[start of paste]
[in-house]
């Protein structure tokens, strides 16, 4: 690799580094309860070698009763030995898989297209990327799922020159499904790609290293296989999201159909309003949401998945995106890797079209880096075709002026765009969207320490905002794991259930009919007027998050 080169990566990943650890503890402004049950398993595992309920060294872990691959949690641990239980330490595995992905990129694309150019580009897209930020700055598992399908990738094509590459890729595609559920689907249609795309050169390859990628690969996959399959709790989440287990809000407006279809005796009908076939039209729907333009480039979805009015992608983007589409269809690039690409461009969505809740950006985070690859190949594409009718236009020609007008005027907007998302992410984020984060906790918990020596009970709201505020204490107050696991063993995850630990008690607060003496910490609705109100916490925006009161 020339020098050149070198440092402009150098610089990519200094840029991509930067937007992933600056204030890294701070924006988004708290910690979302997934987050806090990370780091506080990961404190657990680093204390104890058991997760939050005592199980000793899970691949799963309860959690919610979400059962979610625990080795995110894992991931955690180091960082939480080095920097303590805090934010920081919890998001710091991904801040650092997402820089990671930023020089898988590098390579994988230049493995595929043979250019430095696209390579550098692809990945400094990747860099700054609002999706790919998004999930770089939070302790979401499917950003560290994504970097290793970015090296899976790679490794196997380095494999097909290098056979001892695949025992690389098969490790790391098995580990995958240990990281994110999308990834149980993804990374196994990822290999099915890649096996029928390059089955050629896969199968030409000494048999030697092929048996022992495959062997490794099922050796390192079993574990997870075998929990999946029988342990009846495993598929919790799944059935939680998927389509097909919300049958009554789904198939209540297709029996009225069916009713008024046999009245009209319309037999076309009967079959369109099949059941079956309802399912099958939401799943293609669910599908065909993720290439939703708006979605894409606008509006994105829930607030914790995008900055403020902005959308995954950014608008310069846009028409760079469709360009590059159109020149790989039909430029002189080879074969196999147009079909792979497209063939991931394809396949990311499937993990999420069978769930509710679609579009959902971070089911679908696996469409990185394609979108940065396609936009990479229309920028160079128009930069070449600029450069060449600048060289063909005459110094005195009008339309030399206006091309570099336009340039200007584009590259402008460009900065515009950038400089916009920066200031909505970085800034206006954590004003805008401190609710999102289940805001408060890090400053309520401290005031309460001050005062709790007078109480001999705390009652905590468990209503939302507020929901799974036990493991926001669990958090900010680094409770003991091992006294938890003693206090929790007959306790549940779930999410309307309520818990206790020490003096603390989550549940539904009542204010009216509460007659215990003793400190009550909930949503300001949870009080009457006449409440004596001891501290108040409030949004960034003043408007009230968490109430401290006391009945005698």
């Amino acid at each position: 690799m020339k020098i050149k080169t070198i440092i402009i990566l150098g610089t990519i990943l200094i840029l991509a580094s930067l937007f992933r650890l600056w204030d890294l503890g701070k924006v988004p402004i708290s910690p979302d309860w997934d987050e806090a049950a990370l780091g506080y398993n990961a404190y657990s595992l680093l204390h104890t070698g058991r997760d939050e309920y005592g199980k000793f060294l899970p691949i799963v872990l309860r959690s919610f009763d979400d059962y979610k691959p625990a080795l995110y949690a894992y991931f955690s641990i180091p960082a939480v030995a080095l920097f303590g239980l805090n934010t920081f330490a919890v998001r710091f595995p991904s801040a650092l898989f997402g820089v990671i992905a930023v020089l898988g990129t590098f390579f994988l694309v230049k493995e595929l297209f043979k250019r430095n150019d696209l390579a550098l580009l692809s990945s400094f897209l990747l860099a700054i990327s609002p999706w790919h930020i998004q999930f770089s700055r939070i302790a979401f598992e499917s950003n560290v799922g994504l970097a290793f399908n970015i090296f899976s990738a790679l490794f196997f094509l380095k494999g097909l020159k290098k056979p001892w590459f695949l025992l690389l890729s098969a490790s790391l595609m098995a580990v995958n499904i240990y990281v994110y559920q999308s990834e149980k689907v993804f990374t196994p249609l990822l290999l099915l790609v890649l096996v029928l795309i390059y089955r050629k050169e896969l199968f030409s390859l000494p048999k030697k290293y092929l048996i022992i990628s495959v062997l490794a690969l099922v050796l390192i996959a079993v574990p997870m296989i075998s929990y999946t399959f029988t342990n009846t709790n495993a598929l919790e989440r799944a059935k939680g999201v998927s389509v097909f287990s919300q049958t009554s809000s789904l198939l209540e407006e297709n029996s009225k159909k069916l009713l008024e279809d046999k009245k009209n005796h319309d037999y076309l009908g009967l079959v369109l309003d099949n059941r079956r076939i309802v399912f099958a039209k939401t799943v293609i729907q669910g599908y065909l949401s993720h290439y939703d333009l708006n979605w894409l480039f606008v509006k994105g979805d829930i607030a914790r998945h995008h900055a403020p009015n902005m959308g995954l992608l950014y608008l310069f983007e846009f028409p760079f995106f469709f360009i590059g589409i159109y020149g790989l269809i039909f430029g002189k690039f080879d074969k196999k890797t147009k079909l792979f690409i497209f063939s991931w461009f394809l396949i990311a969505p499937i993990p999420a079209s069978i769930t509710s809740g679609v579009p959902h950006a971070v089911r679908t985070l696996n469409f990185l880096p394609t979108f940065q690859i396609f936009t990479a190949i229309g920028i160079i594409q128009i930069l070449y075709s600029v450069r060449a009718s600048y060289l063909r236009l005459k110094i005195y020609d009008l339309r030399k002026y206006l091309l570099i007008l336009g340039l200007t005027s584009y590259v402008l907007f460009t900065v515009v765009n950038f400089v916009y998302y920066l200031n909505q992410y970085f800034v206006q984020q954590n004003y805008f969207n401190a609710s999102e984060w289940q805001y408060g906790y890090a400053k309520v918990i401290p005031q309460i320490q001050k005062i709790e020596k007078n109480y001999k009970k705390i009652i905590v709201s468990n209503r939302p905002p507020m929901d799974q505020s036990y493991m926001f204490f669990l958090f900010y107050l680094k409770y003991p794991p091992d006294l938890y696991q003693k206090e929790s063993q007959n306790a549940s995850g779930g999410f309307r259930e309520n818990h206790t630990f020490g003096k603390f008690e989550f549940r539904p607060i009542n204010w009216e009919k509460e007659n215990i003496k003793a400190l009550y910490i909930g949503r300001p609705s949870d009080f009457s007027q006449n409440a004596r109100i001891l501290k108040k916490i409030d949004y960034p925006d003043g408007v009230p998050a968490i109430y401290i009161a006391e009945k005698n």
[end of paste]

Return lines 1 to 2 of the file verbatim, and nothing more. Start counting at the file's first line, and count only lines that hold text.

[in-house]
């Protein structure tokens, strides 16, 4: 690799580094309860070698009763030995898989297209990327799922020159499904790609290293296989999201159909309003949401998945995106890797079209880096075709002026765009969207320490905002794991259930009919007027998050 080169990566990943650890503890402004049950398993595992309920060294872990691959949690641990239980330490595995992905990129694309150019580009897209930020700055598992399908990738094509590459890729595609559920689907249609795309050169390859990628690969996959399959709790989440287990809000407006279809005796009908076939039209729907333009480039979805009015992608983007589409269809690039690409461009969505809740950006985070690859190949594409009718236009020609007008005027907007998302992410984020984060906790918990020596009970709201505020204490107050696991063993995850630990008690607060003496910490609705109100916490925006009161 020339020098050149070198440092402009150098610089990519200094840029991509930067937007992933600056204030890294701070924006988004708290910690979302997934987050806090990370780091506080990961404190657990680093204390104890058991997760939050005592199980000793899970691949799963309860959690919610979400059962979610625990080795995110894992991931955690180091960082939480080095920097303590805090934010920081919890998001710091991904801040650092997402820089990671930023020089898988590098390579994988230049493995595929043979250019430095696209390579550098692809990945400094990747860099700054609002999706790919998004999930770089939070302790979401499917950003560290994504970097290793970015090296899976790679490794196997380095494999097909290098056979001892695949025992690389098969490790790391098995580990995958240990990281994110999308990834149980993804990374196994990822290999099915890649096996029928390059089955050629896969199968030409000494048999030697092929048996022992495959062997490794099922050796390192079993574990997870075998929990999946029988342990009846495993598929919790799944059935939680998927389509097909919300049958009554789904198939209540297709029996009225069916009713008024046999009245009209319309037999076309009967079959369109099949059941079956309802399912099958939401799943293609669910599908065909993720290439939703708006979605894409606008509006994105829930607030914790995008900055403020902005959308995954950014608008310069846009028409760079469709360009590059159109020149790989039909430029002189080879074969196999147009079909792979497209063939991931394809396949990311499937993990999420069978769930509710679609579009959902971070089911679908696996469409990185394609979108940065396609936009990479229309920028160079128009930069070449600029450069060449600048060289063909005459110094005195009008339309030399206006091309570099336009340039200007584009590259402008460009900065515009950038400089916009920066200031909505970085800034206006954590004003805008401190609710999102289940805001408060890090400053309520401290005031309460001050005062709790007078109480001999705390009652905590468990209503939302507020929901799974036990493991926001669990958090900010680094409770003991091992006294938890003693206090929790007959306790549940779930999410309307309520818990206790020490003096603390989550549940539904009542204010009216509460007659215990003793400190009550909930949503300001949870009080009457006449409440004596001891501290108040409030949004960034003043408007009230968490109430401290006391009945005698």